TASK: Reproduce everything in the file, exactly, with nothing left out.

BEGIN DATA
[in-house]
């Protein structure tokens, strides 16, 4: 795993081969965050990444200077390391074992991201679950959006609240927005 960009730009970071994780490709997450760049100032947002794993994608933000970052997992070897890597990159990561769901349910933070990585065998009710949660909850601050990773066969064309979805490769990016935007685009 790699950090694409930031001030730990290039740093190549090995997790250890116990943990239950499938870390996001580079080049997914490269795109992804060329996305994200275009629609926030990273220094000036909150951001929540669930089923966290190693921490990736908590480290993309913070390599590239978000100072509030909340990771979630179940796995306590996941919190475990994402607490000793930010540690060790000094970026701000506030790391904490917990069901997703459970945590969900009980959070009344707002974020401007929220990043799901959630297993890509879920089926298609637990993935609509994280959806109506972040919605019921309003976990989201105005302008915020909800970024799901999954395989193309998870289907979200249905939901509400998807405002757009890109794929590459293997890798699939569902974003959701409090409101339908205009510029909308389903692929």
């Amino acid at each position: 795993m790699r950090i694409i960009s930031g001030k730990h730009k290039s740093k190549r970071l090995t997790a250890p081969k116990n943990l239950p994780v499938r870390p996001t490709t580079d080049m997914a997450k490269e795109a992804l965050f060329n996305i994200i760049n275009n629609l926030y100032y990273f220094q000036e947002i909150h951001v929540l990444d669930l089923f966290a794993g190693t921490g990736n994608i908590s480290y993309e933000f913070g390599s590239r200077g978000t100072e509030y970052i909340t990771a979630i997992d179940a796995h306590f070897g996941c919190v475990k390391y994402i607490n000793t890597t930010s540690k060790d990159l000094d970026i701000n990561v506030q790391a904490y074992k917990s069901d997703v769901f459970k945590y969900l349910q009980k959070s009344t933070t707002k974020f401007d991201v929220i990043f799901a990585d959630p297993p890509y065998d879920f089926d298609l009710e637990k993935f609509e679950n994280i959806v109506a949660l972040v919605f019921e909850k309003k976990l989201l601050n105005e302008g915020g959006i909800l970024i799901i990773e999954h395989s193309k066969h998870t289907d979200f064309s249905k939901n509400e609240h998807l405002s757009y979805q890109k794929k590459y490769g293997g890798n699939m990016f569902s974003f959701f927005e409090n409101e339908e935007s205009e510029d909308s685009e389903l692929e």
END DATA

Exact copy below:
[in-house]
């Protein structure tokens, strides 16, 4: 795993081969965050990444200077390391074992991201679950959006609240927005 960009730009970071994780490709997450760049100032947002794993994608933000970052997992070897890597990159990561769901349910933070990585065998009710949660909850601050990773066969064309979805490769990016935007685009 790699950090694409930031001030730990290039740093190549090995997790250890116990943990239950499938870390996001580079080049997914490269795109992804060329996305994200275009629609926030990273220094000036909150951001929540669930089923966290190693921490990736908590480290993309913070390599590239978000100072509030909340990771979630179940796995306590996941919190475990994402607490000793930010540690060790000094970026701000506030790391904490917990069901997703459970945590969900009980959070009344707002974020401007929220990043799901959630297993890509879920089926298609637990993935609509994280959806109506972040919605019921309003976990989201105005302008915020909800970024799901999954395989193309998870289907979200249905939901509400998807405002757009890109794929590459293997890798699939569902974003959701409090409101339908205009510029909308389903692929």
């Amino acid at each position: 795993m790699r950090i694409i960009s930031g001030k730990h730009k290039s740093k190549r970071l090995t997790a250890p081969k116990n943990l239950p994780v499938r870390p996001t490709t580079d080049m997914a997450k490269e795109a992804l965050f060329n996305i994200i760049n275009n629609l926030y100032y990273f220094q000036e947002i909150h951001v929540l990444d669930l089923f966290a794993g190693t921490g990736n994608i908590s480290y993309e933000f913070g390599s590239r200077g978000t100072e509030y970052i909340t990771a979630i997992d179940a796995h306590f070897g996941c919190v475990k390391y994402i607490n000793t890597t930010s540690k060790d990159l000094d970026i701000n990561v506030q790391a904490y074992k917990s069901d997703v769901f459970k945590y969900l349910q009980k959070s009344t933070t707002k974020f401007d991201v929220i990043f799901a990585d959630p297993p890509y065998d879920f089926d298609l009710e637990k993935f609509e679950n994280i959806v109506a949660l972040v919605f019921e909850k309003k976990l989201l601050n105005e302008g915020g959006i909800l970024i799901i990773e999954h395989s193309k066969h998870t289907d979200f064309s249905k939901n509400e609240h998807l405002s757009y979805q890109k794929k590459y490769g293997g890798n699939m990016f569902s974003f959701f927005e409090n409101e339908e935007s205009e510029d909308s685009e389903l692929e």